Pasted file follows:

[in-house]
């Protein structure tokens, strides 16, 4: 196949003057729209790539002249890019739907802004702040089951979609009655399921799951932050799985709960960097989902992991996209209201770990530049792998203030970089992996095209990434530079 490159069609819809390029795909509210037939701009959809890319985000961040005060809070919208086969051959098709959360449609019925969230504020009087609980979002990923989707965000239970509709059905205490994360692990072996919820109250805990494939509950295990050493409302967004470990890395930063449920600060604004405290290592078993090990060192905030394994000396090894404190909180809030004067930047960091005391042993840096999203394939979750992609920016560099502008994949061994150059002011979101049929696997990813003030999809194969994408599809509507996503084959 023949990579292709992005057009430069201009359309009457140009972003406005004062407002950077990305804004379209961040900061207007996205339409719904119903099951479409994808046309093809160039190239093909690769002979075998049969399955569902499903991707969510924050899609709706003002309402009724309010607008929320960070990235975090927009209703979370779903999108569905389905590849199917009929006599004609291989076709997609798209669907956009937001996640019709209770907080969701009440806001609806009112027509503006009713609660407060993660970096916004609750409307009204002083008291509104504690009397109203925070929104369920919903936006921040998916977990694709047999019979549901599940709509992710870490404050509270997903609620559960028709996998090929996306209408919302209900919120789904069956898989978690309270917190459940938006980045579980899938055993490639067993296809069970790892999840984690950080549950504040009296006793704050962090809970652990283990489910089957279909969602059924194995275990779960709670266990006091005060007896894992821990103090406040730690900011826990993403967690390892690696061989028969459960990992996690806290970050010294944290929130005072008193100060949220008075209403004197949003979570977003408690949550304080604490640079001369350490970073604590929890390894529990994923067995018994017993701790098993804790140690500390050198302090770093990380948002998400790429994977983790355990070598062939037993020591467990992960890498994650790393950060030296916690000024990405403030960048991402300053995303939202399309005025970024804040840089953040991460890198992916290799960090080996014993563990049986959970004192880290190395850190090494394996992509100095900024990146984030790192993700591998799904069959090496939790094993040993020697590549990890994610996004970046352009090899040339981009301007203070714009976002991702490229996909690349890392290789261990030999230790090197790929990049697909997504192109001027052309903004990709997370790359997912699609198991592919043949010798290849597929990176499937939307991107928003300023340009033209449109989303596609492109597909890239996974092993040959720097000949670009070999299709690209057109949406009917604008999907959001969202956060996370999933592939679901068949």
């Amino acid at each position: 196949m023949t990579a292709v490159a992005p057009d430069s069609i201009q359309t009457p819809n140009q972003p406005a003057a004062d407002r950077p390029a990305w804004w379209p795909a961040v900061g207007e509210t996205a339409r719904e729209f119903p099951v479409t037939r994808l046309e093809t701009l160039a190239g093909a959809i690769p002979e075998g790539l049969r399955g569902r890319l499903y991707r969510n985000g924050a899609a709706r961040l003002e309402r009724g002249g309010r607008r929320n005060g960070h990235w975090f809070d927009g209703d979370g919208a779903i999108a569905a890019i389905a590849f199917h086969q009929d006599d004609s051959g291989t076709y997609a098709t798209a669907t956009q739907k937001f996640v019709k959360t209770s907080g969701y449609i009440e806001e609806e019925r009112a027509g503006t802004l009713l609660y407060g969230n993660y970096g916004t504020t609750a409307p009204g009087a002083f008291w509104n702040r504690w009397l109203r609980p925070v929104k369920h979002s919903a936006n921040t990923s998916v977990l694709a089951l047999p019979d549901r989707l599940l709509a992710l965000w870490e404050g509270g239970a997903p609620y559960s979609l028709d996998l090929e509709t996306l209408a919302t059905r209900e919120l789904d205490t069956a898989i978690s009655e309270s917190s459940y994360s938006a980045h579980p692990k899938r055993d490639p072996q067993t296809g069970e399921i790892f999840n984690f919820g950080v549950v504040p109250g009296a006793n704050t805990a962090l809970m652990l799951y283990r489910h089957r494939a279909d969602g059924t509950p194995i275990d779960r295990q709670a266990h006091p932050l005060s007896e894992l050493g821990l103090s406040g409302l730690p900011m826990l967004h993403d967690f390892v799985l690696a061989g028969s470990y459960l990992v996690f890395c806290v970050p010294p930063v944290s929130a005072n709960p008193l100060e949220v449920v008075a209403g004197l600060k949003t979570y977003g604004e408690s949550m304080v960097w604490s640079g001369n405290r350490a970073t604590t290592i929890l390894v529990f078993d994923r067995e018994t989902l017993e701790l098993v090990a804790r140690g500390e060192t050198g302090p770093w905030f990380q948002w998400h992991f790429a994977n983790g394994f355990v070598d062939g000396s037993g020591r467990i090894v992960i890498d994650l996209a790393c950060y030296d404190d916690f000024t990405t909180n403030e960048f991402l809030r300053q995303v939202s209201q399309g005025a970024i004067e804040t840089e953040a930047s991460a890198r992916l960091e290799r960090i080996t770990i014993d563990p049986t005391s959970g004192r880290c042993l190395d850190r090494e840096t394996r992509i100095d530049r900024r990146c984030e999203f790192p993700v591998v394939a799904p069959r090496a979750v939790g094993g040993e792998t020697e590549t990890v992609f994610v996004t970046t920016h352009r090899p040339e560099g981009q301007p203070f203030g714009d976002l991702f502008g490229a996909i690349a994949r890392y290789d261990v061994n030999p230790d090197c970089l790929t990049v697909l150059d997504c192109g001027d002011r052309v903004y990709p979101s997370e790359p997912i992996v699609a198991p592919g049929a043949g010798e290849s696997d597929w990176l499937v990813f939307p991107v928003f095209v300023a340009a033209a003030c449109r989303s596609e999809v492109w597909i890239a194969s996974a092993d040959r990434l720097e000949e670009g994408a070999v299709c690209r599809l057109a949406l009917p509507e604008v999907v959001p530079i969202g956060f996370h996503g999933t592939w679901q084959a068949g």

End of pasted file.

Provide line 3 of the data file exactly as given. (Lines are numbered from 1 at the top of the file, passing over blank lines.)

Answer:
């Amino acid at each position: 196949m023949t990579a292709v490159a992005p057009d430069s069609i201009q359309t009457p819809n140009q972003p406005a003057a004062d407002r950077p390029a990305w804004w379209p795909a961040v900061g207007e509210t996205a339409r719904e729209f119903p099951v479409t037939r994808l046309e093809t701009l160039a190239g093909a959809i690769p002979e075998g790539l049969r399955g569902r890319l499903y991707r969510n985000g924050a899609a709706r961040l003002e309402r009724g002249g309010r607008r929320n005060g960070h990235w975090f809070d927009g209703d979370g919208a779903i999108a569905a890019i389905a590849f199917h086969q009929d006599d004609s051959g291989t076709y997609a098709t798209a669907t956009q739907k937001f996640v019709k959360t209770s907080g969701y449609i009440e806001e609806e019925r009112a027509g503006t802004l009713l609660y407060g969230n993660y970096g916004t504020t609750a409307p009204g009087a002083f008291w509104n702040r504690w009397l109203r609980p925070v929104k369920h979002s919903a936006n921040t990923s998916v977990l694709a089951l047999p019979d549901r989707l599940l709509a992710l965000w870490e404050g509270g239970a997903p609620y559960s979609l028709d996998l090929e509709t996306l209408a919302t059905r209900e919120l789904d205490t069956a898989i978690s009655e309270s917190s459940y994360s938006a980045h579980p692990k899938r055993d490639p072996q067993t296809g069970e399921i790892f999840n984690f919820g950080v549950v504040p109250g009296a006793n704050t805990a962090l809970m652990l799951y283990r489910h089957r494939a279909d969602g059924t509950p194995i275990d779960r295990q709670a266990h006091p932050l005060s007896e894992l050493g821990l103090s406040g409302l730690p900011m826990l967004h993403d967690f390892v799985l690696a061989g028969s470990y459960l990992v996690f890395c806290v970050p010294p930063v944290s929130a005072n709960p008193l100060e949220v449920v008075a209403g004197l600060k949003t979570y977003g604004e408690s949550m304080v960097w604490s640079g001369n405290r350490a970073t604590t290592i929890l390894v529990f078993d994923r067995e018994t989902l017993e701790l098993v090990a804790r140690g500390e060192t050198g302090p770093w905030f990380q948002w998400h992991f790429a994977n983790g394994f355990v070598d062939g000396s037993g020591r467990i090894v992960i890498d994650l996209a790393c950060y030296d404190d916690f000024t990405t909180n403030e960048f991402l809030r300053q995303v939202s209201q399309g005025a970024i004067e804040t840089e953040a930047s991460a890198r992916l960091e290799r960090i080996t770990i014993d563990p049986t005391s959970g004192r880290c042993l190395d850190r090494e840096t394996r992509i100095d530049r900024r990146c984030e999203f790192p993700v591998v394939a799904p069959r090496a979750v939790g094993g040993e792998t020697e590549t990890v992609f994610v996004t970046t920016h352009r090899p040339e560099g981009q301007p203070f203030g714009d976002l991702f502008g490229a996909i690349a994949r890392y290789d261990v061994n030999p230790d090197c970089l790929t990049v697909l150059d997504c192109g001027d002011r052309v903004y990709p979101s997370e790359p997912i992996v699609a198991p592919g049929a043949g010798e290849s696997d597929w990176l499937v990813f939307p991107v928003f095209v300023a340009a033209a003030c449109r989303s596609e999809v492109w597909i890239a194969s996974a092993d040959r990434l720097e000949e670009g994408a070999v299709c690209r599809l057109a949406l009917p509507e604008v999907v959001p530079i969202g956060f996370h996503g999933t592939w679901q084959a068949g």